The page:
ADF, Islamic State, al-Shabaab working together
COVER STORY | THE INDEPENDENT | The recent terror attacks in Kampala point to a change in tactics by the DR Congo-based Allied Democratic Forces (ADF) and deeper Jihadi coordination with the Islamic State and al-Shabaab of Somalia. They apparently share training and technology and coordinate attacks in the region.
The revelation comes after the global terrorist organisation, Islamic State, on Oct. 07 took responsibility for its first attack in Uganda after detonating explosives inside a police station in Kampala.
But approximately one week earlier, on Oct.01, the Rwandan police had arrested 13 persons linked to ADF alleged to have been plotting a terrorist attack in Kigali.
The plans were assumedly in response to the Rwandan military campaign against the Islamic State in Mozambique. They had explosives and other material to produce bombs.
According to the experts, the ADF use what they call the “Chain Restaurants Model”. They are all trained by the same source and use similar technology but each terrorist cell operates independently.
“If one goes down, it doesn’t affect the others,” the experts say.
The ADF reportedly has logistical links with a group in the United Kingdom and more recently a South African-based criminal network, both of which have provided vital funding. They add that while most of the ADF’s members are from Uganda and DRC, some are from surrounding countries.
The Islamic State’s role appears to be to transfer ideas, tactics, training and personnel. According to the experts, this is how the shift to improvised explosive devices (IEDs) in eastern DRC, Mozambique, and Uganda has come up.
A 2020 UN report on DR Congo described how, from 2019, the ADF started increasingly to use IEDs and that improvement in the technical construction of the explosive ordnances had taken place.
“While impossible to confirm at this stage, this evolution could be the result of technical assistance from other IS affiliates,” the UN report said.
The likelihood of such collaboration in terms of the IED production is further strengthened by the finding on June 72019 of an IED in Beni with a paper attached with the text “Made in Dawlah”, potentially a reference to IS (usually referred to as “Dawlah” by its supporters) and a tactic that has been used by supporters in other regions.
The UN says such an interpretation is supported by a recent UN report stating that there has potentially been coordination and transfer of know-how, resulting in an increasing coherence in modus operandi.
On Sept. 21, the DR Congo army had arrested a Jordanian working with ADF. According to news reports, the Jordanian was in charge of the ADF’s drone program.
Those incidents, according to a report by the International Centre for the Study of Radicalisation of the Department of War studies at King’s College London, appear to be clear signs of collaborated movement by terrorists in the region.
Attacks by ADF in Kampala have until now been done mainly by assassinations done by men riding on motor-bikes hitting high-profile targets. But their tactics appear to be changing.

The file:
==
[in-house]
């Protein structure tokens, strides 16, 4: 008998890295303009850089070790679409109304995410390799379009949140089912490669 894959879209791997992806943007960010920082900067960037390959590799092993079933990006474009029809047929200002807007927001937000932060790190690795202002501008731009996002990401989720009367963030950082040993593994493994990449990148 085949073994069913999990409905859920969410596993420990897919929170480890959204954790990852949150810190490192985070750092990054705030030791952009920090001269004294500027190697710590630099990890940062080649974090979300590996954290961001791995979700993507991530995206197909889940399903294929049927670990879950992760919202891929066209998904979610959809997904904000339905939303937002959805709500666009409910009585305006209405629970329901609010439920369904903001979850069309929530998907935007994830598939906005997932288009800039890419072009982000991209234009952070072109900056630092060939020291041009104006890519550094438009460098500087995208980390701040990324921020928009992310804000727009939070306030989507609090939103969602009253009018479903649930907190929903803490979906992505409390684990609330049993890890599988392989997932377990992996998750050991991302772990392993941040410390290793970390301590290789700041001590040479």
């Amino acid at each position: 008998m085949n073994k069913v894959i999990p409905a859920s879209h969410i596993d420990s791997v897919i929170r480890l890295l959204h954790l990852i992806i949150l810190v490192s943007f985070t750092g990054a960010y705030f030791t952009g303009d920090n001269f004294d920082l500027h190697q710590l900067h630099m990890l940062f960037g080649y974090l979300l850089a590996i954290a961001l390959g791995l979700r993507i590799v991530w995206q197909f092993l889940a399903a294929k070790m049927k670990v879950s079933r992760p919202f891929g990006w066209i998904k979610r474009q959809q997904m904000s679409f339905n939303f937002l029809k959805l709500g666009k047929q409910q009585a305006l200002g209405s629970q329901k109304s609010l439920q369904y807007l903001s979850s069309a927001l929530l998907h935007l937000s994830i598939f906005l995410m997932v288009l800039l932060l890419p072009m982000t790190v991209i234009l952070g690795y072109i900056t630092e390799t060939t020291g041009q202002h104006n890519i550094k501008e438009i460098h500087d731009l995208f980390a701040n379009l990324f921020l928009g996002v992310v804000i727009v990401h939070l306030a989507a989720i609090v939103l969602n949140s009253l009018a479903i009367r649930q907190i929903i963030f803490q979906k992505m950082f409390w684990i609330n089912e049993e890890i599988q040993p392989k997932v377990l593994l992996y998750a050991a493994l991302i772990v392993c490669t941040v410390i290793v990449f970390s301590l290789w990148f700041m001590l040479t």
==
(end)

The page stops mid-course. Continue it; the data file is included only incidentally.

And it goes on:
On June 01 alleged ADF assassins attacked a vehicle carrying Uganda’s Transport Minister and former army commander, Gen Katumba Wamala, killing his daughter and driver.
But on Oct. 07, 2021, Islamic State announced that its fighters had detonated an IED at a police post in Kawempe, a suburb of Kampala City. But the police denied such an attack happened. In any case, there appears to have been no damage or casualties at the police post.
But the eruption of a new wave of terror attacks was cemented when an explosion hit an eatery in Komamboga in the same outskirt of Kampala city on Oct.23 killing a 20-year-old waitress and injuring three others. And Islamic State quickly claimed responsibility that too. Still Police dismissed the IS-link.
Police’s spin-master, spokesman Fred Enanga said the bombings were the work of domestic terrorist cells of the ADF.
Two days later, however, a suicide bomber detonated an explosive on a long-distance bus 30km west of the capital, killing himself and Islamic State claimed that too.
And when on Nov.16, suicide bombers exploded two devices almost simultaneously; one near the main police station in Kampala city and the other near parliament, killing at least seven people and injuring more than 37, even the police spin-masters appeared to run out of words.
“We believe there are still more members of these domestic terror cells, especially the suicide bomb squad that has been created by the ADF,” Enanga told journalists.
The emergency of new tactics of suicide bombings as opposed to ADF’s familiar assassinations is significant.
Unlike assassinations which aim to paralyse the political leadership of a country and cause all of them to live in fear, guarded by equally scared convoys of security operatives, bombings spread terror among the general population, sowing chaos and division in society and hemorrhaging the economy even more through increased security and military expenditure to fight and defend against attacks.
Assassinations sow chaos through the killing of leaders, but suicide bombings sow chaos through the ripple effect of the attack. Everyone in the country starts wondering where the next attack will be. Security check points intensify, multitudes of suspects are rounded up and locked up without trial, many suspects are killed without due process, anger against the government grows, and eventually – if the terrorists are not defeated – the system collapses under its own weight. That is possibly what the ADF, Islamic State, al-Shabaan, who are working together against President Yoweri Museveni’s government, could be hoping for.